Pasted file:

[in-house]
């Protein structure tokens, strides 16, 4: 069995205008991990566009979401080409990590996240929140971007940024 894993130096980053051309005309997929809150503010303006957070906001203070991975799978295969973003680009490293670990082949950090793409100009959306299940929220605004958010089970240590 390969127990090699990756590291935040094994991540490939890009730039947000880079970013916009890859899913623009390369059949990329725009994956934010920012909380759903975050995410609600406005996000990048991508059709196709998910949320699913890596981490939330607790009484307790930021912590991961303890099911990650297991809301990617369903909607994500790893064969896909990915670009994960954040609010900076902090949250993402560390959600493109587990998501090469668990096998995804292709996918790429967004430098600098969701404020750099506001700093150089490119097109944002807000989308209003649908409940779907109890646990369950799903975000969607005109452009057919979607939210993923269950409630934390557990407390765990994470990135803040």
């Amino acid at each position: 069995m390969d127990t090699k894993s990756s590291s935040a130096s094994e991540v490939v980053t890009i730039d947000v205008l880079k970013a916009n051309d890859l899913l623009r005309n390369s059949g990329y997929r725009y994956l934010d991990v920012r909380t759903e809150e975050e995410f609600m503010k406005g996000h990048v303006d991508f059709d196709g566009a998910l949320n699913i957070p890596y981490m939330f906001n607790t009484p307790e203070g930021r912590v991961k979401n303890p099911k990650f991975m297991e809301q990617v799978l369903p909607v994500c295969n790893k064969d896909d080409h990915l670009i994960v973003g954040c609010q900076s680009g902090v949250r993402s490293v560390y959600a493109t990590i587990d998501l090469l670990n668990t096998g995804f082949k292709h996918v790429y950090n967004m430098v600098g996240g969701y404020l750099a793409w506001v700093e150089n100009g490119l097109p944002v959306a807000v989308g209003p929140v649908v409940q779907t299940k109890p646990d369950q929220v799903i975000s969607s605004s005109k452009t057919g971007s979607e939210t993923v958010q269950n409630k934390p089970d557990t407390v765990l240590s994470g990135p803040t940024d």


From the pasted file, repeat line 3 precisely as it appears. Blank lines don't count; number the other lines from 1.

């Amino acid at each position: 069995m390969d127990t090699k894993s990756s590291s935040a130096s094994e991540v490939v980053t890009i730039d947000v205008l880079k970013a916009n051309d890859l899913l623009r005309n390369s059949g990329y997929r725009y994956l934010d991990v920012r909380t759903e809150e975050e995410f609600m503010k406005g996000h990048v303006d991508f059709d196709g566009a998910l949320n699913i957070p890596y981490m939330f906001n607790t009484p307790e203070g930021r912590v991961k979401n303890p099911k990650f991975m297991e809301q990617v799978l369903p909607v994500c295969n790893k064969d896909d080409h990915l670009i994960v973003g954040c609010q900076s680009g902090v949250r993402s490293v560390y959600a493109t990590i587990d998501l090469l670990n668990t096998g995804f082949k292709h996918v790429y950090n967004m430098v600098g996240g969701y404020l750099a793409w506001v700093e150089n100009g490119l097109p944002v959306a807000v989308g209003p929140v649908v409940q779907t299940k109890p646990d369950q929220v799903i975000s969607s605004s005109k452009t057919g971007s979607e939210t993923v958010q269950n409630k934390p089970d557990t407390v765990l240590s994470g990135p803040t940024d």